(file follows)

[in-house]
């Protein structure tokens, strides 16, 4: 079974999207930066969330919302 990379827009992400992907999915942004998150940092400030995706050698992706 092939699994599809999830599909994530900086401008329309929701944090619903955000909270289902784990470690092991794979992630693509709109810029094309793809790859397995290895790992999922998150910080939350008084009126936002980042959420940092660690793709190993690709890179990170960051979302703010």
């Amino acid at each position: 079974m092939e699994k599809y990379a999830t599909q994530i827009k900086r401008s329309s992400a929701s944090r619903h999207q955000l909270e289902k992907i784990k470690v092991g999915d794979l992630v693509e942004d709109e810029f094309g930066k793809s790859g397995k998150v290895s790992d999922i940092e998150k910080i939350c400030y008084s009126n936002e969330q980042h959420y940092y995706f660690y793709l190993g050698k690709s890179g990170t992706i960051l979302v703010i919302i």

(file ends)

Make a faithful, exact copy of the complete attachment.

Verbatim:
[in-house]
């Protein structure tokens, strides 16, 4: 079974999207930066969330919302 990379827009992400992907999915942004998150940092400030995706050698992706 092939699994599809999830599909994530900086401008329309929701944090619903955000909270289902784990470690092991794979992630693509709109810029094309793809790859397995290895790992999922998150910080939350008084009126936002980042959420940092660690793709190993690709890179990170960051979302703010």
């Amino acid at each position: 079974m092939e699994k599809y990379a999830t599909q994530i827009k900086r401008s329309s992400a929701s944090r619903h999207q955000l909270e289902k992907i784990k470690v092991g999915d794979l992630v693509e942004d709109e810029f094309g930066k793809s790859g397995k998150v290895s790992d999922i940092e998150k910080i939350c400030y008084s009126n936002e969330q980042h959420y940092y995706f660690y793709l190993g050698k690709s890179g990170t992706i960051l979302v703010i919302i």